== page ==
23 Die In Iraq Violence
Shiite Cleric Assassinated
Guerrilla attacks killed 23 persons in Iraq on Thursday, including one US serviceman. One bomb blew up near a Shiite mosque in Baghdad, and an important Shiite cleric was killed.
Al-Sabah says that when Iranian Foreign Minister Kamal Kharrazi met with Grand Ayatollah Sistani in Najaf on Thursday, he insisted that “There is no evidence that Iran is supporting terrorism.” He said Iran would be happy to help restore security in Iraq.
Meanwhile, the LA Times reports that the Americans have decided to get more involved in mediating Iraqi decision-making, in an attempt to reverse the deadly drift and political gridlock that has gripped the country. It seems obvious, as well, that left to themselves the Shiites and Kurds who won the Jan. 30 elections are perfectly happy to cut the Sunni Arabs out of the deal, and to risk prolonging and deepening the Sunni guerrilla war.
Taking a cue from Hannah Allam and Muhammad al-Dulaimi of Knight Ridder, Fred Kaplan of Slate considers whether a US military campaign like the recent one at Qaim does more political harm than good. He concludes that the US is alienating the very people eager to cooperate with it by using its massive firepower with too little discrimination. The Project on Defense Alternatives argues that US occupation of Iraq is producing a vicious circle, whereby US military action is actually provoking an ever growing guerrilla war.
The Wahington Post reports that the body of Shaikh Muhammad Allaf, a Shiite cleric, was pulled from a car at the bottom of the Tigris, for all the world like the victim of a Mafia hit. Allaf was a clerical representative of Grand Ayatollah Muhammad Sa’id al-Hakim, a close associate of Ali Sistani. Other sources identified Allaf (not Allaq) as a lieutenant of Sistani himself.] Al-Hakim issued a statement condemning the assassination through his son, Muhammad Husain. The Post adds,
‘ A statement from the office of Grand Ayatollah Ali Sistani, Iraq’s most influential Shiite cleric, said insurgents were focusing on religious figures because they are easy prey. “The government is capable of protecting itself, so the insurgents are after soft targets,” Sistani’s statement said. ‘
Several aides to Sistani himself have been assassinated in the past few months, and a huge bomb was found and dismantled near Sistani’s own home recently.
Sistani also condemned the government of Yemen for waging “a kind of war” against the Zaidi Shiites in that country.
Abbas Kadhim argues that what Iraq needs is legal and judicial reform.
Al-Sabah: In Saudi Arabia, prominent cleric Safar al-Hawali, who has supported the “holy war” by Sunnis in Iraq, denied that he had called upon Saudis to participate in it. He issued a statement that such participation by Saudis would be illegitimate.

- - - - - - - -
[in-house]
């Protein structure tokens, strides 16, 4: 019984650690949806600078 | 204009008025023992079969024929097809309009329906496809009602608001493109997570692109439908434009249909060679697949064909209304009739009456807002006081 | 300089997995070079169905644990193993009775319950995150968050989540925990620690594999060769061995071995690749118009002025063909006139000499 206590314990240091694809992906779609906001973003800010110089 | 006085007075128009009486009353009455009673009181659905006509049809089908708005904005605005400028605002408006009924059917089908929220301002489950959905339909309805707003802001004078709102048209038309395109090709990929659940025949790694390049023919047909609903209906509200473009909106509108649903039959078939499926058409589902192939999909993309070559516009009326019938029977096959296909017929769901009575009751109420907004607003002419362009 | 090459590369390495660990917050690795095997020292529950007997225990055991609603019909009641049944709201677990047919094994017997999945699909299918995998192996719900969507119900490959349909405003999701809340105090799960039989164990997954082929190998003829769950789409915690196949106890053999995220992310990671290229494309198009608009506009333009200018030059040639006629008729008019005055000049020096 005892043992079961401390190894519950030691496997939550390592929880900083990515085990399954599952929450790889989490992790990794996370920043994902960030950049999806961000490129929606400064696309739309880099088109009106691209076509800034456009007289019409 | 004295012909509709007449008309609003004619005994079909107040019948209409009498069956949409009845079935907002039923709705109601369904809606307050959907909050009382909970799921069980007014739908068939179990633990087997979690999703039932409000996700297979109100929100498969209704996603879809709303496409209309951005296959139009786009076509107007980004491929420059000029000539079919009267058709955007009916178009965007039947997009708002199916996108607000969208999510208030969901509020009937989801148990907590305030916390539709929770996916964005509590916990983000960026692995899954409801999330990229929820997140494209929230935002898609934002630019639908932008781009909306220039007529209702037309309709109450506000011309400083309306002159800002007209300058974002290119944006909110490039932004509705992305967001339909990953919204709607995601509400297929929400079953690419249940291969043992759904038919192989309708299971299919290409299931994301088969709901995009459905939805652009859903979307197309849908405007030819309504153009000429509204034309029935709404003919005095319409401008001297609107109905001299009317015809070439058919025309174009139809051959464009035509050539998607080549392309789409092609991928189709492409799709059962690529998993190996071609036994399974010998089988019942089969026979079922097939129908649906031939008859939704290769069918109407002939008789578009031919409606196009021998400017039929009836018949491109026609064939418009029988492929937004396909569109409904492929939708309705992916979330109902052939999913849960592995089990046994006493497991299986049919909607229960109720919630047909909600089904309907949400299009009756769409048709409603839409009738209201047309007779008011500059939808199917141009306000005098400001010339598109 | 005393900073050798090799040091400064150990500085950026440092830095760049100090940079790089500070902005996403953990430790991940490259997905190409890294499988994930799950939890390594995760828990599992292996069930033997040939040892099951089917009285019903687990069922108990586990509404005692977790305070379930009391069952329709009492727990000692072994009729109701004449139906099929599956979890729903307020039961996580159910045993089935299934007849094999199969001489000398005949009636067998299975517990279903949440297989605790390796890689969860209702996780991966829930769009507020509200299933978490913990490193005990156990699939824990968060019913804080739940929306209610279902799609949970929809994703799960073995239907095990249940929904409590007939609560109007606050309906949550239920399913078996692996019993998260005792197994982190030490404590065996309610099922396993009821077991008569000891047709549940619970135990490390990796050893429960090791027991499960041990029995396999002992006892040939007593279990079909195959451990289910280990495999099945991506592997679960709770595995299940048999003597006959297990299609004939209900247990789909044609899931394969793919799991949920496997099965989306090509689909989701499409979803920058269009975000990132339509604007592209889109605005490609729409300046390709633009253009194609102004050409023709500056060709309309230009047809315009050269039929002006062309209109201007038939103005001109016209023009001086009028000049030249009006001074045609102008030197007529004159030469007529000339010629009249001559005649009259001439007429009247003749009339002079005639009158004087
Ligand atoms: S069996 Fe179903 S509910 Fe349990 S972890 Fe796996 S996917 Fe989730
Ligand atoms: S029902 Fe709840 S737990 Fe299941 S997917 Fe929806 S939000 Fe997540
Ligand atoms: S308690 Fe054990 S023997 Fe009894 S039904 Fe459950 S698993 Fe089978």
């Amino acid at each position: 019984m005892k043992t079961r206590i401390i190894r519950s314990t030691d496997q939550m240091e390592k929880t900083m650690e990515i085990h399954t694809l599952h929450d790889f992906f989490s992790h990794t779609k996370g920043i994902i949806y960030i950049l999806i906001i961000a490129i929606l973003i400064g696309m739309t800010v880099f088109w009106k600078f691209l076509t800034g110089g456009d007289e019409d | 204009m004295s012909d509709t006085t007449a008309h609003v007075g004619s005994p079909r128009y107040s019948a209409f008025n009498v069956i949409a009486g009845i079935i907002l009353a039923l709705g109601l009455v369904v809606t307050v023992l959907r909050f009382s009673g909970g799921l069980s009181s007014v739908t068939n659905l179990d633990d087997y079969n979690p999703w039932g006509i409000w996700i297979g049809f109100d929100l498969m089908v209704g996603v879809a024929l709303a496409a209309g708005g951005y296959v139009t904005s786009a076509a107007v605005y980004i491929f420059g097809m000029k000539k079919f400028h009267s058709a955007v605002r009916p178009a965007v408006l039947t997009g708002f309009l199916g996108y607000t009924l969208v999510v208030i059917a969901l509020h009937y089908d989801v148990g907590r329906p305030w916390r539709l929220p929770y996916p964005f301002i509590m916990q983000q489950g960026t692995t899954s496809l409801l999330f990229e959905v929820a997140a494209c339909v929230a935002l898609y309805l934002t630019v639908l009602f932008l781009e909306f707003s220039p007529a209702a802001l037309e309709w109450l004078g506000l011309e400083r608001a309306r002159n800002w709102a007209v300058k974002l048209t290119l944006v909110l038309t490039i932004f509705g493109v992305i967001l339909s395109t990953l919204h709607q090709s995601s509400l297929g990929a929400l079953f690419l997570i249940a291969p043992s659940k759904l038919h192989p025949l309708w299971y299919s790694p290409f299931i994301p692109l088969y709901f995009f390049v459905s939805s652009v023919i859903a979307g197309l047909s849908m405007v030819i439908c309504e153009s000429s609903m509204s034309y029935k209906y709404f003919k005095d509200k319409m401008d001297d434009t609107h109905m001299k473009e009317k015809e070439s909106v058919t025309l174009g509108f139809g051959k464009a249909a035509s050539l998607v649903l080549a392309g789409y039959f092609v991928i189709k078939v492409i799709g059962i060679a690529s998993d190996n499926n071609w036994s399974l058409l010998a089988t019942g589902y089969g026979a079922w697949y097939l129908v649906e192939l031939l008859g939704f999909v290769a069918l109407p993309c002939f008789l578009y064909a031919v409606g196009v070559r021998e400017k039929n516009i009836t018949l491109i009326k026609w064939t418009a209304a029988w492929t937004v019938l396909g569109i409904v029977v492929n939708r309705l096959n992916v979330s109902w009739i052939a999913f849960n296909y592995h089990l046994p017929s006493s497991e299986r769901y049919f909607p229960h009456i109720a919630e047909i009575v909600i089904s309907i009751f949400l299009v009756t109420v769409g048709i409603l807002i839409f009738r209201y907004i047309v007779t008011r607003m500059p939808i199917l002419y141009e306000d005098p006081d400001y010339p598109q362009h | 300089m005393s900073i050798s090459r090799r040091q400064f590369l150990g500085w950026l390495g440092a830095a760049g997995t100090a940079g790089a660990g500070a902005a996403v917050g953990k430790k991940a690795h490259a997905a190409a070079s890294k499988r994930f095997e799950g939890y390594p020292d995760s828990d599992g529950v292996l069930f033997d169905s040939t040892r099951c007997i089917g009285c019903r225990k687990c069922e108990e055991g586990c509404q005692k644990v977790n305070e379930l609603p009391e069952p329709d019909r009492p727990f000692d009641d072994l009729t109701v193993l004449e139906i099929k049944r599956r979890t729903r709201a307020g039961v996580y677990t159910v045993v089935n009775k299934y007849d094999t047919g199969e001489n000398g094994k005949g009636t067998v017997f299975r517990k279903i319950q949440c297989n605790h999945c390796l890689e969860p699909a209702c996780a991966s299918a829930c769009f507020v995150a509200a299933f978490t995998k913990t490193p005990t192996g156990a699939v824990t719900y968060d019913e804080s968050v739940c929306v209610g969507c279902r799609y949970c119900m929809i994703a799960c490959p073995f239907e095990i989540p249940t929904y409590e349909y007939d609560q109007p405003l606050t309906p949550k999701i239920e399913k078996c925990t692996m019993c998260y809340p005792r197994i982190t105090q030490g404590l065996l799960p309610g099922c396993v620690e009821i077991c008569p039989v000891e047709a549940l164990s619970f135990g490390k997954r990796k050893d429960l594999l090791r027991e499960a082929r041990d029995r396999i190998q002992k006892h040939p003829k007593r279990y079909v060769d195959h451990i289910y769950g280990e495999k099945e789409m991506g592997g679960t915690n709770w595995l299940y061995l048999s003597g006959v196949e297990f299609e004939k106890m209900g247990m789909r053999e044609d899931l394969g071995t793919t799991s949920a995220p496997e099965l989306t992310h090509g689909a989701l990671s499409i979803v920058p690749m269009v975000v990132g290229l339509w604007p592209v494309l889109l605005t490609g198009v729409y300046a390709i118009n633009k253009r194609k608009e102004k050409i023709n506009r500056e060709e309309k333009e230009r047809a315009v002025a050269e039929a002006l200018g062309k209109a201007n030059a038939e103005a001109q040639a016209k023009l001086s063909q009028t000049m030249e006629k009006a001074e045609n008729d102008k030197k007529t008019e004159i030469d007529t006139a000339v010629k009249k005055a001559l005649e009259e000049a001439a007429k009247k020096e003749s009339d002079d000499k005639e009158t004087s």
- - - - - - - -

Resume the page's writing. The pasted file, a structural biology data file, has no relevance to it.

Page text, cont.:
Mansoor Moaddel reveals in the Daily Star the results of his opinion polling in Iraq last year. A sociologist at Eastern Michigan University who has been working with the University of Michigan’s Institute for Social Research, Moaddel is highly qualified to do scientific polling.
Some of the findings he reports:
To the question, “Is Iraq better off without Saddam Hussein?” the ‘yes’ answers broke down this way:
Sunnis: only 23 percent said “yes.”
Shiites: 87 percent said “yes.”
Kurds: 95 percent said “yes.”
On the question of whether a university education is more important for boys than for girls:
Sunnis: 44 percent disagreed, favoring equality for girls.
Shiites: 50 percent disagreed, favoring equality for girls.
Kurds: 78 percent disagreed, insisting the girls be educated equally.
In other words, the Sunni Arabs in Iraq are nearly twice as patriarchal in their attitudes as Kurds.
The third question is the most important: “Is life in Iraq unpredictable and dangerous?”
Sunnis: 77 percent said “yes.”
Shiites: 41 percent said “yes.”
Kurds: 17 percent said “yes.”
Moaddel argues that when people feel that their lives are not in their control, they are more likely to mount violent political campaigns in response:
“This disparity in attitudes toward the future could determine what eventually happens in Iraq. Widespread political violence in both Iran and Latin America in the 1960 and 1970 demonstrated a connection between popular feelings of powerlessness and the growth of urban guerilla movements. Leaders of these groups often defended terrorism by insisting that violence was the only means of bringing hope to demoralized people. This argument, long discredited, resonates in the actions of the Iraqi insurgents and their fanatical allies.”
He argues that the Sunni Arabs have to be brought into the political process to forestall this development.